Friday, 10 September 2010

Time to Go - Continuing down the cul de sac in Afghanistan

On Wednesday night I attended a meeting organised by Stop the War Coalition in parliament. It was held on the eve of the first ever vote on the Afghan war - a war which has now lasted longer than the First and Second World Wars combined. The good news is that a new cross party parliamentary group has now been formed called 'Time to go' and Caroline Lucas is joint convenor of it. Speakers included Joan Humphries from Military Families Against the War,who lost her grandson in the Iraq war, Caroline Lucas, Paul Flynn (Labour MP for Newport) and Plaid Cymru MP, Jonathan Edwards. Mohammed Asif, an Afghan political refugee living in the UK was a fascinating speaker.

Paul Flynn MP, a member of the new group, says: "At the moment Parliament is not doing its job. The majority of the public would like to see the troops home before Christmas, and Parliament is not reflecting that. The Government and all the main politicians are in denial on this. They are divorced from reality." He went on to say that Nick Clegg had said at Prime Minister's Questions that day that "the corner was being turned in Afghanistan". His response to that was that so many corners had been turned in Afghanistan over the last 9 years that the government and UK policy there must have gone around the block at least six times!

Caroline Lucas said that the names of the dead had been read out at PMQ and that it had seemed endless and terribly sad. The idea that the UK was safe as a result of this war had to be challenged and that the country suffered from historical amnesia as anyone who read what had happened during previous British interventions in Afghanistan must know. She also referred to the recent Wikileaks figures on civilian casualties which had shown a deliberate cover up of the figures by the US military. Caroline also condemned the 'enhanced blast weapons' being used in Afghanistan which were terrible weapons sucking the air of out anyone's lungs in the area where they fell and destroying their internal organs. The US military had also admitted the killing of 14 Al Quaida militants in the Pakistan border area but another 700 innocent civilians had been killed in the same raids. The Bagram airbase was also a human rights obscenity as no lawyers were allowed in to see it and it held 5 times as many prisoners as Guantanamo. Furthermore, the UK was fully complicit in the operations of this camp. The US spent 20 times more on military expenditure in Afghanistan than development aid and the UK 10 times more.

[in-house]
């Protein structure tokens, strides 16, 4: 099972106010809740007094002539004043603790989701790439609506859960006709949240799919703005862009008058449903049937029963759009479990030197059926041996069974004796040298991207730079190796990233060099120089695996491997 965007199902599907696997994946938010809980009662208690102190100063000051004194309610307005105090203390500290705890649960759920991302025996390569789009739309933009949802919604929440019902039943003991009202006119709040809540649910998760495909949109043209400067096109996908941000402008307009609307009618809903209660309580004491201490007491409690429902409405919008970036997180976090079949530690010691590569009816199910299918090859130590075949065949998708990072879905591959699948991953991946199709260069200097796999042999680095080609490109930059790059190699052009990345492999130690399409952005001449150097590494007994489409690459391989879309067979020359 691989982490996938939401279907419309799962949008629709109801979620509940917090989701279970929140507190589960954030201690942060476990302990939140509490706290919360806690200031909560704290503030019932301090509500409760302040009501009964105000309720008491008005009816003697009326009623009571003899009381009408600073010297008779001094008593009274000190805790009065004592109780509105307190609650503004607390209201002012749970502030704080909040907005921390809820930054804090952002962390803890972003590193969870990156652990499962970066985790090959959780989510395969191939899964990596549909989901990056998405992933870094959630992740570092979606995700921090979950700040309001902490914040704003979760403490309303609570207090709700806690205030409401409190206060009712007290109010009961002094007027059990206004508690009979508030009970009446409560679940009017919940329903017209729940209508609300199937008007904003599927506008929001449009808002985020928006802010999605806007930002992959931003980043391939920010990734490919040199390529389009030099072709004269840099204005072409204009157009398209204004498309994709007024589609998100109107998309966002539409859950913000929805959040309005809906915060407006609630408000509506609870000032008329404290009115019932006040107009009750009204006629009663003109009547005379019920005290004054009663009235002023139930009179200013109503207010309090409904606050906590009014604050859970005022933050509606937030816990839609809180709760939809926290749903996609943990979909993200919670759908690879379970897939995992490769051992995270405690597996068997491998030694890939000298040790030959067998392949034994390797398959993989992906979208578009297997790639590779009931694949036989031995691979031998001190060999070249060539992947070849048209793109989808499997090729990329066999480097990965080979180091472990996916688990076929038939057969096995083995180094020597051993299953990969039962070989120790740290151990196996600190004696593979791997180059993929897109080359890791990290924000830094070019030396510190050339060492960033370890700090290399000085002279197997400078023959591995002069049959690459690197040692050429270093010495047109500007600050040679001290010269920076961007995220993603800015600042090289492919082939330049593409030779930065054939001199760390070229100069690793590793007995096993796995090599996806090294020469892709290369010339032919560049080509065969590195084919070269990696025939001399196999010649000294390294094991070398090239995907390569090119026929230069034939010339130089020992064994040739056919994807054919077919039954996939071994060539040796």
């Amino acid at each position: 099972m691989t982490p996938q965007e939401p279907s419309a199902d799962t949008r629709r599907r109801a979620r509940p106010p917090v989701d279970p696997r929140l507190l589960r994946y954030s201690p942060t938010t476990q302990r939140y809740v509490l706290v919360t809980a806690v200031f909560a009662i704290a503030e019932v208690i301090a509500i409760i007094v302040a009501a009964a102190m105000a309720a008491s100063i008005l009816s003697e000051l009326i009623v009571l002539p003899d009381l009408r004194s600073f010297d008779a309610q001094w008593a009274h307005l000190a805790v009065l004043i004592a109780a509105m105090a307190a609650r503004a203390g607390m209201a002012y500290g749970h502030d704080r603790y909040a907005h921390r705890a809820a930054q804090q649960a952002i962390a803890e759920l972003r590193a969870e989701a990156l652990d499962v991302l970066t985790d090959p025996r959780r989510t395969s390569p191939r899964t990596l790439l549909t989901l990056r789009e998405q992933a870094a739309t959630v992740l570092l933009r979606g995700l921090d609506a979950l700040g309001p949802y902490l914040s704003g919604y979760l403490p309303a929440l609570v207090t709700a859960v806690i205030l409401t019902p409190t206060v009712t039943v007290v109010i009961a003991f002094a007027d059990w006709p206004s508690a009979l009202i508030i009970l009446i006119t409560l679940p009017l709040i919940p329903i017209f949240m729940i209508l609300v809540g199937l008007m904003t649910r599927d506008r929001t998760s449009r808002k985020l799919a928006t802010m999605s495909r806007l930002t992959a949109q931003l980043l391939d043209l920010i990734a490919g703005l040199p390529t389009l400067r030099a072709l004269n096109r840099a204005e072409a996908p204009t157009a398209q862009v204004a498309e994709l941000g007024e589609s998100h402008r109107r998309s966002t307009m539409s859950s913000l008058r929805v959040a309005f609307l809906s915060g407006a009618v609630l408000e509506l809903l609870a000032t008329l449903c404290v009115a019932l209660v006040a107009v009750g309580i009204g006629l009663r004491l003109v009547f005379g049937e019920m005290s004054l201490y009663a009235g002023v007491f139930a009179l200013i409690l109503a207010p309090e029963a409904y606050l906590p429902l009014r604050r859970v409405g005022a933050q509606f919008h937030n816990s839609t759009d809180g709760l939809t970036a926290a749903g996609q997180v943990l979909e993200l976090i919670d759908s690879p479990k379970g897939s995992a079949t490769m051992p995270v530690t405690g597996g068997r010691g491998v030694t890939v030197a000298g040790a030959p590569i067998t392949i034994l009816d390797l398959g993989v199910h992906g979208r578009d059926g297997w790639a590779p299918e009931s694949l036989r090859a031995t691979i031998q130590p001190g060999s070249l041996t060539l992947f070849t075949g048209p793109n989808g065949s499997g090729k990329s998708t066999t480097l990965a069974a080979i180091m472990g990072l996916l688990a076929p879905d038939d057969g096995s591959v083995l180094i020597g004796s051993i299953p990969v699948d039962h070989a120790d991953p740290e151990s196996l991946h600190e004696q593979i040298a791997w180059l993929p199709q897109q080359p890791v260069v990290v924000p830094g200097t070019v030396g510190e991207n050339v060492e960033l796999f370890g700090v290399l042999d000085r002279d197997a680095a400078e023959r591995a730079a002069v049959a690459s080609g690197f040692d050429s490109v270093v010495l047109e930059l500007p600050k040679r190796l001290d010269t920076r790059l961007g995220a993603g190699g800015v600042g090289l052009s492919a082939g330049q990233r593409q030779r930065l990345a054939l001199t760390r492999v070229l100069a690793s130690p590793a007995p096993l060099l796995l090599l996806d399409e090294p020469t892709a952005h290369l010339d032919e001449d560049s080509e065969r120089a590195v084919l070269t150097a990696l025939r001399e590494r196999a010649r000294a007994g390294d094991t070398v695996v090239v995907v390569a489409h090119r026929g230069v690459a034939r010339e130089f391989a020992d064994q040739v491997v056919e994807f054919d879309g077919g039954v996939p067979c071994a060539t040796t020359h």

Mohammed Asif, who made it clear from the start that he was no supporter of the Taliban, said that recently the Director of the CIA had admitted that there were less than 200 Al Quaida activists in Afghanistan. Ten thousand British troops in Helmland province could not go safely outside their bases. Only 26 families benefited from the current regime in Afghanistan and all of these families had been based in Western states. Karzai and NATO's claims that they were there because of women's rights had also been discredited by the recent law allowing Shai women to be raped in marriage. Most government ministers were foreign citizens - German, US etc who had been placed in positions of authority by the West - why were there no Afghan citizens in those posts? Corruption was higher than the annual budget and many in power were drawing huge sums out of the country to buy property in Dubai.

The UK could save £5 billion for badly needed public services by withdrawing. The war was failing and only 9 out of 63 districts were safe for holding election campaigns in. Finally, he said that 80% of Afghans were against the occupation and wanted a political solution.

Those at the meeting were quite clear that the vote would not be won but that at least the debate had been held and the arguments finally heard. Indeed yesterday evening the Commons voted to continue the war with the honourable exception of a handful of brave MPs such as Caroline Lucas and Labour and Plaid MPs such as Jeremy Corbyn and Jonthan Edwards.

It is also a disgrace that so few MPs turned up to debate such an important issue

The campaign agains the war continues with a national demonstration in London on November 20th.

1 comment:

  1. Dear Joseph

    Thank you for posting that timely report of the campaign for those of us outside the metropolitan 'bubble'.

    The real problem is the American tendency to disregard past experience of such interventions as 'no longer relevant', 'not invented here' &c.

    However, for whatever reason, this intervention has clearly failed, and should end before many more people are killed. The solution will have to be found by Afghans, for Afghans. And whatever they propose, it will not be the kind of sanitised killing at a distance that the Americans favour and which is such a disaster in terms of winning consent.

    Understandably, Afghans are reluctant to think of themselves as victims and cannon-fodder.

    John Norris, York
    international (at)